Time (Matador Records)
By: Alex Steininger
Heartbreakers and Voidoids front man Richard Hell has left an irreplaceable, unforgettable stamp on the face of punk music. Making his mark and guiding punk in a direction that would influence countless artists and bands for decades, an influence that is now stronger than ever, which is showcased on the two-disc career retrospective, Time.
Disc one is entitled R.I.P., taking its name from the ROIR release of the same name. Adding three new songs - the previously unreleased "Chinese Rocks", "Funhunt", and "Time" - disc one offers up a Richard Hell at his best, wild, loose, and completely insane, living for the rock, and rocking to live.
Including material spanning The Heartbreakers, Voidoids, and his solo band, disc one gives you nine-year glimpse into the music of Richard Hell. The Heartbreakers' "Love Comes In Spurts" starts the album off right, melody and hooky, with the jagged guitar and hip-shaking rhythm section creating a danceable rock anthem.
The Voidoids' "I'm Your Man" struts Hell's vocals soul, as he delivers a swaggering, rich rock-soul piece that will go straight to your heart.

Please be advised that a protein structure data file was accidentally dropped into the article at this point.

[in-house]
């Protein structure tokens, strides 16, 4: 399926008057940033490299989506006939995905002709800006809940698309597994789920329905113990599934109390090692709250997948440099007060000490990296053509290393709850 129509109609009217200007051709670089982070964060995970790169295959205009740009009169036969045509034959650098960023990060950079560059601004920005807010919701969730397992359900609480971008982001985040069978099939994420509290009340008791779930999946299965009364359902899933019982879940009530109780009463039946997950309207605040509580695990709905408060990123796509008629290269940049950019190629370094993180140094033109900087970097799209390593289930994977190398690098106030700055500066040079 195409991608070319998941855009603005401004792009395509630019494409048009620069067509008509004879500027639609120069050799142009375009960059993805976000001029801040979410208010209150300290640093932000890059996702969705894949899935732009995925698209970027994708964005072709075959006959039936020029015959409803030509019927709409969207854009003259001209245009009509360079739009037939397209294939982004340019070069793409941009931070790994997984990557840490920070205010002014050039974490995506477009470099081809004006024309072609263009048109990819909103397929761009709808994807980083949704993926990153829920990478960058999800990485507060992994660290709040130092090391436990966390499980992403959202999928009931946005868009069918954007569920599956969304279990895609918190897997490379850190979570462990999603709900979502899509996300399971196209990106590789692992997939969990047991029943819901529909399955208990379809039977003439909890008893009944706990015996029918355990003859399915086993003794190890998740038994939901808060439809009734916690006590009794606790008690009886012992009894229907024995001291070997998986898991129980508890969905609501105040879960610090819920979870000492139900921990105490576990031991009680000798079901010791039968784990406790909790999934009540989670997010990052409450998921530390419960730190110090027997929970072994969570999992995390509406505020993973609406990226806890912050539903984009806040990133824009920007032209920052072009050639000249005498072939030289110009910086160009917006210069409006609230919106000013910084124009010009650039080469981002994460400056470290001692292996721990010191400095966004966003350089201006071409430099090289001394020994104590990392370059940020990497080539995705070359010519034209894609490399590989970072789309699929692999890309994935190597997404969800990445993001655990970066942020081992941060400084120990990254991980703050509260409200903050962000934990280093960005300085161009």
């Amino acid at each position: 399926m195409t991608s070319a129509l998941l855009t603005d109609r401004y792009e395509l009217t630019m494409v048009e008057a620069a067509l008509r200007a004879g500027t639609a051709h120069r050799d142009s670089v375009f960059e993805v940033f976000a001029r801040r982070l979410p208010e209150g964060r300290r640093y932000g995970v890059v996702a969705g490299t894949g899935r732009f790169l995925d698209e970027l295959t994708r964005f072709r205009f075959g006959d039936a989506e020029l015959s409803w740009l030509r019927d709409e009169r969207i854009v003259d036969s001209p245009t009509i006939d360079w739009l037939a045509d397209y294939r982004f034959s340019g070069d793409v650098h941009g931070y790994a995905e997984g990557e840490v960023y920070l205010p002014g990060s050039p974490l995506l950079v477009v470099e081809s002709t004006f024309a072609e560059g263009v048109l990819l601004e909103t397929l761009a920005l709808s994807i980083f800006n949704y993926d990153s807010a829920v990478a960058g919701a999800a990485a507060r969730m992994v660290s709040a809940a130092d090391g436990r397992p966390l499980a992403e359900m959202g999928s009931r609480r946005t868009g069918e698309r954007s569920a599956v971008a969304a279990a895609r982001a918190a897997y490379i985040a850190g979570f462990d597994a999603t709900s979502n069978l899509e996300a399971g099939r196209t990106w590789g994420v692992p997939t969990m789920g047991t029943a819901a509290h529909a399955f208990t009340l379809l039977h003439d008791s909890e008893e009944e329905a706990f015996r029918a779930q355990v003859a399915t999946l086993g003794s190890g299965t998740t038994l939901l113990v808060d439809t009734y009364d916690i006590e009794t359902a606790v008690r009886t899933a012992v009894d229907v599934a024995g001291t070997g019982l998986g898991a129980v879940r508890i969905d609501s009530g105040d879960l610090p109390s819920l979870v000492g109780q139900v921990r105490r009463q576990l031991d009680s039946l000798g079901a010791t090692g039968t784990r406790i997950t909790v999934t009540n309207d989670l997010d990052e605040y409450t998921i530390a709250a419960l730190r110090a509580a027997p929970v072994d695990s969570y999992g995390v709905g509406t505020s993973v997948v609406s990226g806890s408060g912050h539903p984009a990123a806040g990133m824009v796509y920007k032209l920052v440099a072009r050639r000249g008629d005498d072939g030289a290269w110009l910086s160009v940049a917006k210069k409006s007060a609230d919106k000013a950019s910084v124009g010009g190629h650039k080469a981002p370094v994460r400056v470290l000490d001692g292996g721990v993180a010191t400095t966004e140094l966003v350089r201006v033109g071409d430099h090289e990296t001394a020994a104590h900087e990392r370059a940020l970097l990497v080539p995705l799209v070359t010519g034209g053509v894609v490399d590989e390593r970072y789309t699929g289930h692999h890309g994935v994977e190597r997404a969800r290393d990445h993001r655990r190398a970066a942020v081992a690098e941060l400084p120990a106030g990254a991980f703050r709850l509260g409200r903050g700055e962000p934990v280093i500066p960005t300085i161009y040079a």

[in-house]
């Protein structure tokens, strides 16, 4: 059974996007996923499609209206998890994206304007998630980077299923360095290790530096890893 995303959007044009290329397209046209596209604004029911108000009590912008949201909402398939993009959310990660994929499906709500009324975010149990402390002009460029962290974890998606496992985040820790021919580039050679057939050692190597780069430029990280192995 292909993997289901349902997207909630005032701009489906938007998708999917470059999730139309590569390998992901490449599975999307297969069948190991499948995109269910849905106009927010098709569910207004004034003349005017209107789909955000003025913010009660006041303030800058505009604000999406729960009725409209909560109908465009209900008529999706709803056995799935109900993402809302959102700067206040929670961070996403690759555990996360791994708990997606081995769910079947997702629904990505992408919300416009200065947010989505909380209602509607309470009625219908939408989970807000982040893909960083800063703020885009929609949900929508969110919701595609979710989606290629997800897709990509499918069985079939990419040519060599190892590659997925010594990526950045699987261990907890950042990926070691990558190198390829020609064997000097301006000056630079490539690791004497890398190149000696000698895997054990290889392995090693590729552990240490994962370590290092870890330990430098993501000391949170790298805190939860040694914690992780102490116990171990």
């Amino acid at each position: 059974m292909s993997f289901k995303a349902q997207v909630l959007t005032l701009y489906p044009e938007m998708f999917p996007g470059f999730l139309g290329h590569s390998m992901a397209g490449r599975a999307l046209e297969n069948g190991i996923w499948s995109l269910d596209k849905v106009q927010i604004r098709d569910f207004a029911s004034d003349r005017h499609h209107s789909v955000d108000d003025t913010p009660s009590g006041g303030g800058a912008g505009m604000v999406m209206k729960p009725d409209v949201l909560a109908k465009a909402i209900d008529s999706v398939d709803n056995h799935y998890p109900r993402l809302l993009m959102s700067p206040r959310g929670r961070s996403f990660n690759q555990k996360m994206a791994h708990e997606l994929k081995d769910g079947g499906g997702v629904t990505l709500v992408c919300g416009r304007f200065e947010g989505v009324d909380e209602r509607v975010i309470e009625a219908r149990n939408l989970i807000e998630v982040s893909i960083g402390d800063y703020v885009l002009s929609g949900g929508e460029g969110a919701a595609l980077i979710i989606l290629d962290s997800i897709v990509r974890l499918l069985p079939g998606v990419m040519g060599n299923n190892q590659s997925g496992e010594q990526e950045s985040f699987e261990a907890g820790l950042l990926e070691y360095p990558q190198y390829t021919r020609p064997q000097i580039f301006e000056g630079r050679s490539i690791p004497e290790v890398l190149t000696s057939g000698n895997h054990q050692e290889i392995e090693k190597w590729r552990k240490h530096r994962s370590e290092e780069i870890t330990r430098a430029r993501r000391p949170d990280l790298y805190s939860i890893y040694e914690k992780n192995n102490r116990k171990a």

The Voidoids' "Time" finds Richard Hell taking jangly pop and running it through a fierce rock grinder, as he beefs up the timid pop and gives it a face lift.
It is The Voidoids live in 1983 at the 688 Club in Atlanta, Georgia where Hell gets quirky and crazy on the wild "I Can Only Give You Everything", a solid, tight, punchy rocker that finds Hell's rock slur at the top of its game.
1985's live recording of Hell In New Orleans finds Hell turning jazz into an eerie, hauntingly beautiful style on the creepy, yet relaxing "Cruel Way To Go Down".
Disc two finds Richard Hell live, both times with The Voidoids. The first two songs come from a 1977 show in London at the Music Machine, while the remaining four songs were recorded at Hell's home club, CBGB's in 1978.
Hell & The Voidoids do rock 'n' roll classics as good if not better than the creators of the song, including a shattering rendition of Iggy Pop's "I Wanna Be Your Dog", The Stones' "Shattered", and The Stones' "Ventilator Blues".
Disc one, which includes some live tracks, is a great representation of Hell. However, to full experience this package, you must submerge yourself in disc two, Live, and hear how chaotic and truly rock Hell was, ripping, tearing, and thrashing through rock 'n' roll mayhem without blinking. I'll give this 2-disc set an A+.